Two boys skateboard along Levee Street on Tuesday afternoon. The Wabash River at the Lincoln Memorial Bridge is at just 3 feet and is expected to fall to just 1.8 feet later this week — its second-lowest level ever. Knox County also on Tuesday officially entered the first drought stage of “abnormally dry,” according to the U.S. Drought Monitor. Sun-Commercial photo by Jenny McNeece
Two boys skateboard along Levee Street on Tuesday afternoon. The Wabash River at the Lincoln Memorial Bridge is at just 3 feet and is expected to fall to just 1.8 feet later this week — its second-lowest level ever. Knox County also on Tuesday officially entered the first drought stage of “abnormally dry,” according to the U.S. Drought Monitor. Sun-Commercial photo by Jenny McNeece
On the first official day of fall, Knox County fell right into early drought stage.

The U.S. Drought Monitor is updated every Tuesday, and this week, Knox County entered the “abnormally dry” — or the first — phase of drought, joining more than half the Hoosier state due to a lack of rain in August and September.

Observers with the National Weather Service reported just a tenth of an inch of rain so far this month; normal rainfall totals for September are just over 2.5 inches.

Likewise, Terre Haute has only received 1.95 inches of rain since the first of August, which is 4.2 inches below normal, and the Indianapolis International Airport on Tuesday marked just a tenth of an inch of rain in 34 days.

Other Indiana counties — specifically Daviess, Martin and Lawrence — have all implemented burn bans due to worsening drought conditions, and Knox County may not be too far behind, according to county commission president Kellie Streeter.

She said the commissioners are working closely with Knox County Emergency Management Agency Director John Streeter in making the call; one is likely to come on Tuesday when the U.S. Drought Monitor is updated yet again.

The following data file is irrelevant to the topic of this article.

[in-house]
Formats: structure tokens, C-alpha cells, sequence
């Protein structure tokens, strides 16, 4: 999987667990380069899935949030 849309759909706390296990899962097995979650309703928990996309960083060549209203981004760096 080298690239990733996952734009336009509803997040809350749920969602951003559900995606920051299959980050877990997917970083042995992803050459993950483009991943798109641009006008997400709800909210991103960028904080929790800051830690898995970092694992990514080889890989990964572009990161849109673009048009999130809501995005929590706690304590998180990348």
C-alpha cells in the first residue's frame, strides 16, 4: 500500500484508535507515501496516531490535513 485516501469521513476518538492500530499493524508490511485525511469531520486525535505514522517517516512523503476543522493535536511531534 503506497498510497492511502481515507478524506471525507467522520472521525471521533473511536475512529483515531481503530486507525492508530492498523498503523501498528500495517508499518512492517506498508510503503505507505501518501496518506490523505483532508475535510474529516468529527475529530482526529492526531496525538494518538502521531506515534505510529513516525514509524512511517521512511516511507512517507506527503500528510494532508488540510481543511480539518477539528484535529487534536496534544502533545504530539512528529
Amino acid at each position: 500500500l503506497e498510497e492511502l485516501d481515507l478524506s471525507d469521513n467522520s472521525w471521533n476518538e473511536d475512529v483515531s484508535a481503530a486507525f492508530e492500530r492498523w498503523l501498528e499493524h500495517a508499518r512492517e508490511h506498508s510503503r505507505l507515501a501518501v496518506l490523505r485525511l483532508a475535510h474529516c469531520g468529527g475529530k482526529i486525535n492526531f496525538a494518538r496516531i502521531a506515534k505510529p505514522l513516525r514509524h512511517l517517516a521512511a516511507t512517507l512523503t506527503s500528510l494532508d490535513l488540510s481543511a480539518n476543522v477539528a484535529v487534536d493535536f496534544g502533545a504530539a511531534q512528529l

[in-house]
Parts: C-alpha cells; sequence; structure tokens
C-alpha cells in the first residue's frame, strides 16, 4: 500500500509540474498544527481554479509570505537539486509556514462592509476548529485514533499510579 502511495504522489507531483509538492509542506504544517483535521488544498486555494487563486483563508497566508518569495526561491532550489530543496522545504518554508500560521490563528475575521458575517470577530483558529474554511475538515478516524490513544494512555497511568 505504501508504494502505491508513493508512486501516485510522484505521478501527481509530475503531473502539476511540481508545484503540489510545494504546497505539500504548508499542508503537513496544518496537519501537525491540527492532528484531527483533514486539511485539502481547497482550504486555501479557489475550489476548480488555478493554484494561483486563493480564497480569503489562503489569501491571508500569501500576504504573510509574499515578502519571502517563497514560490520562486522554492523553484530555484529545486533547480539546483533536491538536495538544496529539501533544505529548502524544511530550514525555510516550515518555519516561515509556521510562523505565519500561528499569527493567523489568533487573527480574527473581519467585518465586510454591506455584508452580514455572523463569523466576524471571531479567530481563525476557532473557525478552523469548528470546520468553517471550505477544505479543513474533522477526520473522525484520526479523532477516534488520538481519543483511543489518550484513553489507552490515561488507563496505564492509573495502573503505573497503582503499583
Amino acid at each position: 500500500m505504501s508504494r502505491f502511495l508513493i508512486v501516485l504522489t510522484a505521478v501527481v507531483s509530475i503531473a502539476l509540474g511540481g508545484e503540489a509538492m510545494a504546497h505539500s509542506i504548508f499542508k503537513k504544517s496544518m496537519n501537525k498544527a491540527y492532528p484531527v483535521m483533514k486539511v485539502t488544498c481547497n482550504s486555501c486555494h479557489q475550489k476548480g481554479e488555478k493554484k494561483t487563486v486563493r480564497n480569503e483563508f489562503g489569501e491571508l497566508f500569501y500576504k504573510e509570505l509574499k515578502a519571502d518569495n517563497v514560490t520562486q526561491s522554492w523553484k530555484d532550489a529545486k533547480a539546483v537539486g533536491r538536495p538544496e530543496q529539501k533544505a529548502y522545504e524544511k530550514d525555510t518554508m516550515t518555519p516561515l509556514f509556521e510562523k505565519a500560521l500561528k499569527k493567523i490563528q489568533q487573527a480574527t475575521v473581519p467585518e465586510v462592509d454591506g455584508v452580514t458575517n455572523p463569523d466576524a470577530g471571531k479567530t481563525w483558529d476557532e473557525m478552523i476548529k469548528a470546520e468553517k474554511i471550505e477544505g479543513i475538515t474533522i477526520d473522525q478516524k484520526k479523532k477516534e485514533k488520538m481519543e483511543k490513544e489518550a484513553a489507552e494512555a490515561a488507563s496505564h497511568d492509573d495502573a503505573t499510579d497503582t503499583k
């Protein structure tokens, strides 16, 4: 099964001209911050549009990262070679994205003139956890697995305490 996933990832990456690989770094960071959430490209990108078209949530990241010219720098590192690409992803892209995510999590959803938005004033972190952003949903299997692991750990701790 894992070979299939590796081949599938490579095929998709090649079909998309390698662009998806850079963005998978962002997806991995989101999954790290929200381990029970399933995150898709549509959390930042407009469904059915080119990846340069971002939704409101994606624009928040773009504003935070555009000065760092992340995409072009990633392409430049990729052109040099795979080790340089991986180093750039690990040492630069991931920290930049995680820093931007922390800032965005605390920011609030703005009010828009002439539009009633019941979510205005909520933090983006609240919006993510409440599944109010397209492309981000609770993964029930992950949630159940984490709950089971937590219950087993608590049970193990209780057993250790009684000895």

“We’ll look at that and confirm with (fire officials) and decide on what to do,” she said. “But there is potential, and we are monitoring the situation carefully.”

Tim Smith, chief of the Vincennes Township Fire Department, said there has already been an uptick in brush and field fires. His crews responded to one on South Sixth Street Road Sunday afternoon; simultaneously, he heard firefighters in Steen Township respond to blaze there as well.

The fire on South Sixth Street Road, Smith said, was the result of someone burning debris in a yard unattended. It had just gotten to the edge of some unharvested corn, he said, when firefighters were able to put it out.

“If you’re going to burn, you’ve got to use some common sense,” Smith said, “and you’ve got to follow the rules.”

The burning of trash or debris, given the ongoing drought conditions, he said, should be done inside a non-combustable container with a mesh grate over the top to keep embers from escaping.

“Never burn directly on the ground,” Smith said, “and, for certain, stay with it, keep an eye on it and have a hose, a way of extinguishing the fire nearby.”

The same rules, he said, go for recreational fires.

“This is the time of year folks like to have weiner roasts, cook outs, bonfires, but you have to be careful even with those,” he said. “Keep them reasonably small and be sure the fire is out when you go inside.”

Smith said he heard from a man just this week who had a bonfire with his family, thought he’d extinguished it yet went out the next morning to find it still burning. It’s that kind of thing, in dry conditions, that can turn bad in a hurry, Smith said.

“You’ve got to make sure those fires are fully extinguished,” he said, adding that it is appropriate to call 911 in the event of a brush fire.

“I know that might sound silly to some, but I talked to a guy the other day who was trying to find the fire department’s number in the phone book to report the fire,” he said. “Don’t do that. Just call 911.”

For some, however, drought stage means less work — not more.

Hunter Pinnell, Wabash River Levee superintendent, said dry conditions usually mean a low river — sometimes a very low river.

The Wabash River at the Lincoln Memorial Bridge measured at just 3 feet on Tuesday, according to the NWS; it’s expected to fall to 1.8 feet by this time next week.
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